Where To Eat & Drink On South Congress  guide image

ATXGuide

Where To Eat & Drink On South Congress

South Congress Avenue is Austin’s hub for shopping, patio dining, and people watching. These are the best spots to eat and drink.

No neighborhood better captures everything “Austin-y” about Austin than South Congress Avenue. Where else can you enjoy a margarita on a patio, listen to live music, and shop for new cowboy boots without ever taking enough steps for your Apple Watch to ask “are you working out?”

But it’s more than just margaritas and music. It’s boutique hotels and vintage clothing shops that almost outnumber the iconic wall murals lining the streets. It’s street performers and artists and make sure you’re never more than a few steps away from an acoustic cover of the latest Ed Sheeran song. South Congress is just as much a street to walk around on as it is to shop. If people watching was a sport, its World Cup would be held right here on this street (probably on one of its many patios). 

There’s no shortage of food and drink on South Congress. Whether you’re looking for the Austin classics—tacos, barbecue, and margaritas—or you want to dive a little bit more into the cuisines that make Austin unique, here’s where to eat and drink on South Congress. 

THE SPOTS

photo credit: Holly Dirks

Jo's Coffee review image
7.7

Jo's Coffee

$$$$

1300 S Congress Ave, Austin
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Basically a walk-up coffee shop with a few outdoor tables, Jo’s Coffee is a great place to recharge for a bit with an espresso or an Iced Turbo (a creamy, chocolaty, hazelnut cold brew). The food’s about what you’d expect out of a street facing grab-and-go coffee window—pre-packaged sandwiches, tacos, and salads—but that’s not why you’re here. You’re here to relax on the small covered patio, take in some caffeine, and to watch the long line of people waiting to take a photo in front of the “I love you so much” wall. Then, maybe get in line yourself.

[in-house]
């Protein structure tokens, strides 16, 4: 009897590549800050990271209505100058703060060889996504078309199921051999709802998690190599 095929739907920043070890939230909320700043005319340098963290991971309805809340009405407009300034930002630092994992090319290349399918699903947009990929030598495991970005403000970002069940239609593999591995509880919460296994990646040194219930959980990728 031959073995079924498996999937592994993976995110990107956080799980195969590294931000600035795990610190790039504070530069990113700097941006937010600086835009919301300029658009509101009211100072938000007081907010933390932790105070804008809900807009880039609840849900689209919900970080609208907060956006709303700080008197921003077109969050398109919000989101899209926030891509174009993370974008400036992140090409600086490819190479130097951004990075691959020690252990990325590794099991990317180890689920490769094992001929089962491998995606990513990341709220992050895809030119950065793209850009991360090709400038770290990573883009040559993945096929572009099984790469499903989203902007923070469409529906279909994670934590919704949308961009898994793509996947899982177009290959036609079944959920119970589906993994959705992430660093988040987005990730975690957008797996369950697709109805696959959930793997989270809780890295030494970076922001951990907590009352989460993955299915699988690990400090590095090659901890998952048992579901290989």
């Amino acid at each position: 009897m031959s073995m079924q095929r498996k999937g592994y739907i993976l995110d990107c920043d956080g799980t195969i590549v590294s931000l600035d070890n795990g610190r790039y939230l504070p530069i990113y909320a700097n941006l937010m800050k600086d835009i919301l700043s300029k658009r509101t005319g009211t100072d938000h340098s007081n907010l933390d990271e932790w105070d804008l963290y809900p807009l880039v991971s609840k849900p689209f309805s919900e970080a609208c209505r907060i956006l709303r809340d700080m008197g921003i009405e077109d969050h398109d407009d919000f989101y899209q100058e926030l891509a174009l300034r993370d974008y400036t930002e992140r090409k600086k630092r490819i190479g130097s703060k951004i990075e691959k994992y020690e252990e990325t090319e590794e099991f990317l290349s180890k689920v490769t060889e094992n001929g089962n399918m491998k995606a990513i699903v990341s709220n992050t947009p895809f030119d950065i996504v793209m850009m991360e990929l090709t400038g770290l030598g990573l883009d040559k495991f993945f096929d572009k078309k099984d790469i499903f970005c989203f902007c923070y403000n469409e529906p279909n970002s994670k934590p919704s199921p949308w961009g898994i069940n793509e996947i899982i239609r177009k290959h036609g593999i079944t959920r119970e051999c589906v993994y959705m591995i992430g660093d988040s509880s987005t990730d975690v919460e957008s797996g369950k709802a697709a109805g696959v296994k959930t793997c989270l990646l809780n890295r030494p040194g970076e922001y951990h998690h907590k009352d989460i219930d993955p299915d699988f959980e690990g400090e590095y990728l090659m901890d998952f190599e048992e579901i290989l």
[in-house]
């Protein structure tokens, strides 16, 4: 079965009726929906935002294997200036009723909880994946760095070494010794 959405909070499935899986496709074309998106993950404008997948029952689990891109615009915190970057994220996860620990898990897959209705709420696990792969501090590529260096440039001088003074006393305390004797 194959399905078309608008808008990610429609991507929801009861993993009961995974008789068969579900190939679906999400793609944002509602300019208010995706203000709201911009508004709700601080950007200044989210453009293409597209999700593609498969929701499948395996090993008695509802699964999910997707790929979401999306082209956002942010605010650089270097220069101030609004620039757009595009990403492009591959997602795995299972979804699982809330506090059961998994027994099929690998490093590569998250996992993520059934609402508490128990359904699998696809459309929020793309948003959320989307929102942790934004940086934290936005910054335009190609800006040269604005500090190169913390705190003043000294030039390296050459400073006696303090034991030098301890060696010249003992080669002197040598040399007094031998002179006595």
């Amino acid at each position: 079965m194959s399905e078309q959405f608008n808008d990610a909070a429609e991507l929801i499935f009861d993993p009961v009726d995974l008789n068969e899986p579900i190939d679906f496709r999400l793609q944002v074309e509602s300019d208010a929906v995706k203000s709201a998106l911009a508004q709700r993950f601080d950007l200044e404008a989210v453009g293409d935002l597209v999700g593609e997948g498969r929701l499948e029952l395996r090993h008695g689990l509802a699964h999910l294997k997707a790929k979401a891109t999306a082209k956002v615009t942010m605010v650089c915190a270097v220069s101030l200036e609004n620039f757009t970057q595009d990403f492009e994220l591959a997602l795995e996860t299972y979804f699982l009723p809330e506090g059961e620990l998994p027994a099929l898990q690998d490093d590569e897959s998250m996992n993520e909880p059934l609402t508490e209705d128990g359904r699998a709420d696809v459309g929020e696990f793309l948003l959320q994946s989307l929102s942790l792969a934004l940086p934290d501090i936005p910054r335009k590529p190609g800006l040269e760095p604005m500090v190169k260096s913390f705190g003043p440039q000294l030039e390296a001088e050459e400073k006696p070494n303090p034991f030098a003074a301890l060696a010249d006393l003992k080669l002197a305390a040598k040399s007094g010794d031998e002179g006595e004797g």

Stop by Home Slice when you just need a few slices of New York-style pizza and a glass of wine after a long day out. The inside feels like a classic old-school pizzeria—colorful, lively, and packed full of tables. If you have friends from the tri-state area that never stop talking about “what a New York pizza is supposed to taste like,” this is probably one of the few places in town that’ll quiet them down for a few minutes. There’s also More Home Slice,  a takeout shop next door where you can grab a slice and continue window shopping down the street. 


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photo credit: Holly Dirks

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7.8

Habana Restaurant & Bar

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Hidden from South Congress by thatched roofs and palm leaves, Habana feels like a secret, tucked-away piece of the Caribbean. The restaurant makes some solid Cuban and Caribbean food—including one of our favorite Cuban sandwiches in town—as well as great tropic-inspired cocktails like mojitos and margaritas. The patio is full of cabanas that are perfect for feeling like you’re on vacation, and there’s even a cigar menu if you want to get fully immersed in the Cuban daydream.